Madness Unchained: A Reading of Virgil's Aeneid
Madness Unchained is a comprehensive introduction to and study of Virgil's Aeneid. The book moves through Virgil's epic scene by scene and offers a detailed explication of not only all the major (and many minor) difficulties of interpretation, but also provides a cohesive argument that explores Virgil's point in writing this epic of Roman mythology and Augustan propaganda: the role of fury or madness in Rome's national identity. There have been other books that have attempted to present a complete guide to the Aeneid, but this is the first to address every episode in the poem, omitting nothing, and aiming itself at an audience that ranges from the Advanced Placement Virgil student in secondary school to the professional Virgilian and everyone in-between, both Latinists and the Latin-less. Individual chapters correspond to the books of the poem; unlike some volumes that prejudice the reader's interpretation of the work by rearranging the order of episodes in order to influence their impact on the audience, this book moves in the order Virgil intended, and also gives rather fuller exposition to the second half of the poem, Virgil's self-proclaimed 'greater work' (maius opus).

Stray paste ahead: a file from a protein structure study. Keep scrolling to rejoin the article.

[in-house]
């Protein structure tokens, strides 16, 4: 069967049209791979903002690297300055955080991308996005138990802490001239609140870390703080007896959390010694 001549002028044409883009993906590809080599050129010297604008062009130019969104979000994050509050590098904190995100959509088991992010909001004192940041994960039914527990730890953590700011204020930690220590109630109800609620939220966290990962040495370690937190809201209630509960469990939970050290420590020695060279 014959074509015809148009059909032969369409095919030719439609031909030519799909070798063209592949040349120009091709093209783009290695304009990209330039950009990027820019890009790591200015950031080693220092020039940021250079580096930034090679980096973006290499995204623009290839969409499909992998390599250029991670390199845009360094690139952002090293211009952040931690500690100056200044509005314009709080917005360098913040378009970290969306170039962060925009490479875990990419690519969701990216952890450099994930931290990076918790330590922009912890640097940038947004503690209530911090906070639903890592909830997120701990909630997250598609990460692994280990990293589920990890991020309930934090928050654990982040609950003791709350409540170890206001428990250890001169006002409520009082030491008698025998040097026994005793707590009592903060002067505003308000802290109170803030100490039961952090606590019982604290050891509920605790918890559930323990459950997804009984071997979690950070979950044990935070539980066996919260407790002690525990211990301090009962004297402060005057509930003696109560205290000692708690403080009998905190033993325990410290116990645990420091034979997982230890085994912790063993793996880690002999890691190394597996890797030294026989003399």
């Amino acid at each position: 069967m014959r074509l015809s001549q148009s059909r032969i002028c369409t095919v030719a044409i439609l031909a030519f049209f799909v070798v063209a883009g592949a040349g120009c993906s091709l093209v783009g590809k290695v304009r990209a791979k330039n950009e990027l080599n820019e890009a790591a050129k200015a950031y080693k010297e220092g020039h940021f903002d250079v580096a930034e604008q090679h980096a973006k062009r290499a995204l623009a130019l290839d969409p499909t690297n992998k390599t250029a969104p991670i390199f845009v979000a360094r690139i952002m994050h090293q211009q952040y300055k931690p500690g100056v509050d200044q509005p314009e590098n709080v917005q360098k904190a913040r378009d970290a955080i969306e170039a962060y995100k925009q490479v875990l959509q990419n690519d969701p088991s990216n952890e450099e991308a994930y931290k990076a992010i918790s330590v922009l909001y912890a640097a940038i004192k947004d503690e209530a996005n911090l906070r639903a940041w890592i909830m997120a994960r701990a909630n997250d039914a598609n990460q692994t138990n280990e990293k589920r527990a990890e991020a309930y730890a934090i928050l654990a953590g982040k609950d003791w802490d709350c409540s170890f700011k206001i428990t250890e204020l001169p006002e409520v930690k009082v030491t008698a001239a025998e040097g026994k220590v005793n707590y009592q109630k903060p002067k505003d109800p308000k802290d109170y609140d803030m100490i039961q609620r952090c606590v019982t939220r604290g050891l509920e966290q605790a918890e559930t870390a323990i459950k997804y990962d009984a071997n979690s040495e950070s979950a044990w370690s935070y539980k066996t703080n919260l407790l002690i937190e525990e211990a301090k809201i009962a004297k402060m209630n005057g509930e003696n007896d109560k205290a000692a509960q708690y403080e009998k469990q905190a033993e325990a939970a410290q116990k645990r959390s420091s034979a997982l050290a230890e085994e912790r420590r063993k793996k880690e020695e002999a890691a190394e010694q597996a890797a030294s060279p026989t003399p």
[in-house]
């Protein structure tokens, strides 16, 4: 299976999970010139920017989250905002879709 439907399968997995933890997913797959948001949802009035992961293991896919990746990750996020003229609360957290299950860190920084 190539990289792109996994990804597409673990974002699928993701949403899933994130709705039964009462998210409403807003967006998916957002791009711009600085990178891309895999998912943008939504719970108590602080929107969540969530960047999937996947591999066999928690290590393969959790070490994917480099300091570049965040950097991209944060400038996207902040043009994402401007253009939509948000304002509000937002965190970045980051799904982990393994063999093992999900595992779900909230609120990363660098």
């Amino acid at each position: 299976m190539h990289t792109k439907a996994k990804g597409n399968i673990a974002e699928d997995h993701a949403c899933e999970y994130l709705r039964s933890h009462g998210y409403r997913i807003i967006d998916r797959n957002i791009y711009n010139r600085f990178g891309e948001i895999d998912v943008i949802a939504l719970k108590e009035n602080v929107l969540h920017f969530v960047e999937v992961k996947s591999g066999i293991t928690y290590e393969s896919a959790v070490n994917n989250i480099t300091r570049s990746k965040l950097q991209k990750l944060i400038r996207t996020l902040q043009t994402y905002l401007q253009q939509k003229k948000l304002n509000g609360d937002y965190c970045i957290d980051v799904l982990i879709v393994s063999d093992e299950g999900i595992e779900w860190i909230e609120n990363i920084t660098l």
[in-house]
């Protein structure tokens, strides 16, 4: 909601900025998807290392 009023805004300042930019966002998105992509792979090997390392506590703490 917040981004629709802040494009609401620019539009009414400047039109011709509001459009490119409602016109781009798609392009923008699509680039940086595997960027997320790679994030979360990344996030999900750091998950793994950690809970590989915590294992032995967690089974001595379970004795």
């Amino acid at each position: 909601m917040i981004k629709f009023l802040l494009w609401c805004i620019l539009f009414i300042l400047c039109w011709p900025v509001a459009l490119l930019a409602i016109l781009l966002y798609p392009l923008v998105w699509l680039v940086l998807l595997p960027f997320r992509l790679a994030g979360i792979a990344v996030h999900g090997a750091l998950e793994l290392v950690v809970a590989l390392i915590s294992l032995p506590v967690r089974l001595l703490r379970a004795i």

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Arms and the Man
All Fell Silent
After It Seemed Best
But the Queen
Meanwhile Sure Aeneas
So He Spoke Weeping
You Also Dying
As Turnus Raised
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Achilles action Aeneas Aeneid already Anchises announces Apollo appearance arms arrival Arruns Ascanius asks attack Augustan Augustus battle beginning body Book 11 called Camilla Carthage cause Classical close comes course dead death describes detail Diana Dido Dido's divine entire epic especially Euryalus face fate father fight final fire further future give given gods Greek half hand hero Homer horse Iliad important Italian Italy Juno Juno's Jupiter Jupiter's killed land later Latin leave lines live madness mention Mezentius mother nature never night Nisus notes offers once opening Palinurus Pallas passage peace perhaps poem possible present reason reference remain Roman Rome says scene seems sense Servius ships side simile sort story theme tradition Trojans Troy Turnus underworld Venus Virgil wants young